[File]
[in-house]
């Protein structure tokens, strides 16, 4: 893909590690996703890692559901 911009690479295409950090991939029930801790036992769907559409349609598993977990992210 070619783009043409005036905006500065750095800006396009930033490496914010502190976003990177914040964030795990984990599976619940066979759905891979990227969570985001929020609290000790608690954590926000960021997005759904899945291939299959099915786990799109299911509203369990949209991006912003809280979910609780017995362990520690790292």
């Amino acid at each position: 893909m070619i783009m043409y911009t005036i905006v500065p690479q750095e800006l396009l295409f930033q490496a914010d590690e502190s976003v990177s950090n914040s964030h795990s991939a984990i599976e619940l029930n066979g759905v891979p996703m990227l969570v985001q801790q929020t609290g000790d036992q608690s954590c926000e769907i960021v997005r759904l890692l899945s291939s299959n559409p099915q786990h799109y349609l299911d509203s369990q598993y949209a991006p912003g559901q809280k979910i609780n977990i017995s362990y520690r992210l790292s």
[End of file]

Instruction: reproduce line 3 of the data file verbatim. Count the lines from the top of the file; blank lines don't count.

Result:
């Amino acid at each position: 893909m070619i783009m043409y911009t005036i905006v500065p690479q750095e800006l396009l295409f930033q490496a914010d590690e502190s976003v990177s950090n914040s964030h795990s991939a984990i599976e619940l029930n066979g759905v891979p996703m990227l969570v985001q801790q929020t609290g000790d036992q608690s954590c926000e769907i960021v997005r759904l890692l899945s291939s299959n559409p099915q786990h799109y349609l299911d509203s369990q598993y949209a991006p912003g559901q809280k979910i609780n977990i017995s362990y520690r992210l790292s």